A book review by Tim Brunson PhD
If a human mind is normal, it is presumed that its owner go through specific physical, cognitive, and emotional stages in order to learn how to navigate their social environment. When that fails to happen as expected by mental health experts, a person could be diagnosed as having some level of Autism Spectrum Disorder (ASD). In Practical Social Skill for Autism Spectrum Disorder: Designing Child-Specific Interventions, Kathleen Koenig MSN presents what she calls a blueprint for understanding ASD and designing effective, evidence-based interventions.
A major strength of this book is its logical flow. Ms. Koenig starts off her book by presenting the three basic ASD levels, being autism, Asperger's Syndrome (or Disorder), and Pervasive Developmental Disorder Not Otherwise Specified (or Atypical Autism). Then in contrast, she carefully gives a very clear and concise explanation of what is considered to be healthy development from infancy through adulthood. She also provides a comprehensive explanation of the how this relates to the various stages of conventional education as well as recent legal requirements for educators.
Key to her book is her insistence that ASD interventions involve the integrated effort of everyone who can and does impact a child so diagnosed. This team includes parents, special and regular education teachers, other teachers and therapists, and para-professionals. She also suggests that some interventions be enhanced by a peer tutor, who is another child that has been specially trained to assist with a selected intervention.
While insisting that only well-researched, evidenced-based interventions (and thus meeting legal requirements) should be used, the approaches that Ms. Koenig discusses range between behavioral and Cognitive Behavioral Therapy (CBT). Clearly, she gives the reader a variety of approved methods from which to choose.
Although this book would probably be a tad too technical for a parent who is not trained in the mental health or education fields, those who are would benefit greatly by it. Its flow is very understandable as it moves from explaining ASD, social development, the education environment, interventions, and measurement techniques. Therefore, I highly recommend this to such clinical and education students and professionals. For those hypnotherapists, who lack the training and qualifications to address ASD as part of their practice, they could plausibly benefit from wading through the book's excellent depiction when it comes to social development and even appreciate some of the transformational approaches. However, most likely there are other resources that can more appropriately satisfy those interests.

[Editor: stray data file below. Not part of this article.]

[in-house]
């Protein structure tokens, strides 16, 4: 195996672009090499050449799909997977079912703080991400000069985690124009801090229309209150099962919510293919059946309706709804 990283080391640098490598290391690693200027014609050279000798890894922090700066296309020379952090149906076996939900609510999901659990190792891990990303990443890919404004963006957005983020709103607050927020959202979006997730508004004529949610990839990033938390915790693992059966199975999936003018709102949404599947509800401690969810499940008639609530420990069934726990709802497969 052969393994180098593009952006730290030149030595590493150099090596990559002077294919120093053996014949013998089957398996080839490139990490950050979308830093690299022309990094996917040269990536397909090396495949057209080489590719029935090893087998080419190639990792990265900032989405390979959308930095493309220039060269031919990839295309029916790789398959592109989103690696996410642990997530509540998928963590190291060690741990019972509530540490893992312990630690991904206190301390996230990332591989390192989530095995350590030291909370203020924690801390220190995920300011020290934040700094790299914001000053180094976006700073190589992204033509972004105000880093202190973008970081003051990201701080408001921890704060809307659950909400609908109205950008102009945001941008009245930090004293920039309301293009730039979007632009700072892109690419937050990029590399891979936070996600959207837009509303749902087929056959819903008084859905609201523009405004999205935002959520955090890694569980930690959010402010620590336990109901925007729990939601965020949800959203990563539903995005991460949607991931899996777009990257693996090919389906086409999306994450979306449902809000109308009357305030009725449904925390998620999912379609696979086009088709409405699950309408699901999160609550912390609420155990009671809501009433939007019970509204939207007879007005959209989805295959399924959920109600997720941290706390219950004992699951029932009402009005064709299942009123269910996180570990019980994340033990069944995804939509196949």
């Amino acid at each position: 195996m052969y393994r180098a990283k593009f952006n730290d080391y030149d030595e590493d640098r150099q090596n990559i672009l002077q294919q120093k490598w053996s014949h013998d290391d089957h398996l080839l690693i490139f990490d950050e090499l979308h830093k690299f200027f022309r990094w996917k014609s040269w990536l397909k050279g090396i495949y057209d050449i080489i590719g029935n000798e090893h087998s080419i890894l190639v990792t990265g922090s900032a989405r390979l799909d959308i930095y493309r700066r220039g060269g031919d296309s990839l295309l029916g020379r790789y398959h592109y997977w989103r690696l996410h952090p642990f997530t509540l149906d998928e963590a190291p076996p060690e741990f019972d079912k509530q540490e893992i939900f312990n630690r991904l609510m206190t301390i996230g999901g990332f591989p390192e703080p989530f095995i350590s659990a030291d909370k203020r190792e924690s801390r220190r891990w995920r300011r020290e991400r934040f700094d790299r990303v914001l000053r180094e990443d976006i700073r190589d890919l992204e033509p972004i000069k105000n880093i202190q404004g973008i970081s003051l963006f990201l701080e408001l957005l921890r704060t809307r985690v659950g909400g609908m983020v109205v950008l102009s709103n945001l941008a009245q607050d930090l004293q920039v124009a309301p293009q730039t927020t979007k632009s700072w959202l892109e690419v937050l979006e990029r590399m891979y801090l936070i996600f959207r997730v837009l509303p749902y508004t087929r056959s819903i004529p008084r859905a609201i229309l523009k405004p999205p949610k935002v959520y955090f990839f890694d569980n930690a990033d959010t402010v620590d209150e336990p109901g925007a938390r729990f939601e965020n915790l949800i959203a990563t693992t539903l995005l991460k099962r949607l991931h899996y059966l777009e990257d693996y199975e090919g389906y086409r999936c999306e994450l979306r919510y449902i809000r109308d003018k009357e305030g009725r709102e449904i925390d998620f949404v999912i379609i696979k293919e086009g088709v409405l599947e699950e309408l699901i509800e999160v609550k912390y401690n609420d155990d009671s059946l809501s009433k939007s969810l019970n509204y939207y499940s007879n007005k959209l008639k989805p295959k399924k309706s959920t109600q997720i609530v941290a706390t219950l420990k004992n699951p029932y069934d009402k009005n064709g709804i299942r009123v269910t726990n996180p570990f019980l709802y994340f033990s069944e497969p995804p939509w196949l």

On the other hand, for those hardy individuals, who tend to be more synoptic, out-of-the-box thinkers, this book has considerable merit. As essentially autism is a disorder involving a person's ability to create meaning as a consequence of social interaction, the author's explanation of the stages of development and how dysfunctions can be remediated has implications for artificial intelligence research to include anyone who attempts to develop websites using AI concepts. Indeed, addressing or modeling human intelligence cannot be accomplished without understanding how meaning formation uses perception, relevance filtering, imitation, intervention design (i.e. error correction), and measurement. As Ms. Koenig's book is so well presented – albeit for another audience – I would not rule out this unintended value.